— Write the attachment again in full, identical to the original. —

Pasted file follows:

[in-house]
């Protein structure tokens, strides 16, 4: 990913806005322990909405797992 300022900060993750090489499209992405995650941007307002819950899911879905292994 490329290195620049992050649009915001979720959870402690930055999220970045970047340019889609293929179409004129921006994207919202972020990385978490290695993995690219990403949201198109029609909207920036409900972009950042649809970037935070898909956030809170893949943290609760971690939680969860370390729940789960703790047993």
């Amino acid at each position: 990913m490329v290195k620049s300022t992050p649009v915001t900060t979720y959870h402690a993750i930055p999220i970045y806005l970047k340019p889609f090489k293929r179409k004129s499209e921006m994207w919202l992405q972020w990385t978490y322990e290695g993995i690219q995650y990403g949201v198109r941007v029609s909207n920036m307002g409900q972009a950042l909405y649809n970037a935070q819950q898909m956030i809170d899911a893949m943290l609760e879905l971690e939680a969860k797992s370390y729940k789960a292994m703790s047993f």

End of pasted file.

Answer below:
[in-house]
């Protein structure tokens, strides 16, 4: 990913806005322990909405797992 300022900060993750090489499209992405995650941007307002819950899911879905292994 490329290195620049992050649009915001979720959870402690930055999220970045970047340019889609293929179409004129921006994207919202972020990385978490290695993995690219990403949201198109029609909207920036409900972009950042649809970037935070898909956030809170893949943290609760971690939680969860370390729940789960703790047993």
């Amino acid at each position: 990913m490329v290195k620049s300022t992050p649009v915001t900060t979720y959870h402690a993750i930055p999220i970045y806005l970047k340019p889609f090489k293929r179409k004129s499209e921006m994207w919202l992405q972020w990385t978490y322990e290695g993995i690219q995650y990403g949201v198109r941007v029609s909207n920036m307002g409900q972009a950042l909405y649809n970037a935070q819950q898909m956030i809170d899911a893949m943290l609760e879905l971690e939680a969860k797992s370390y729940k789960a292994m703790s047993f």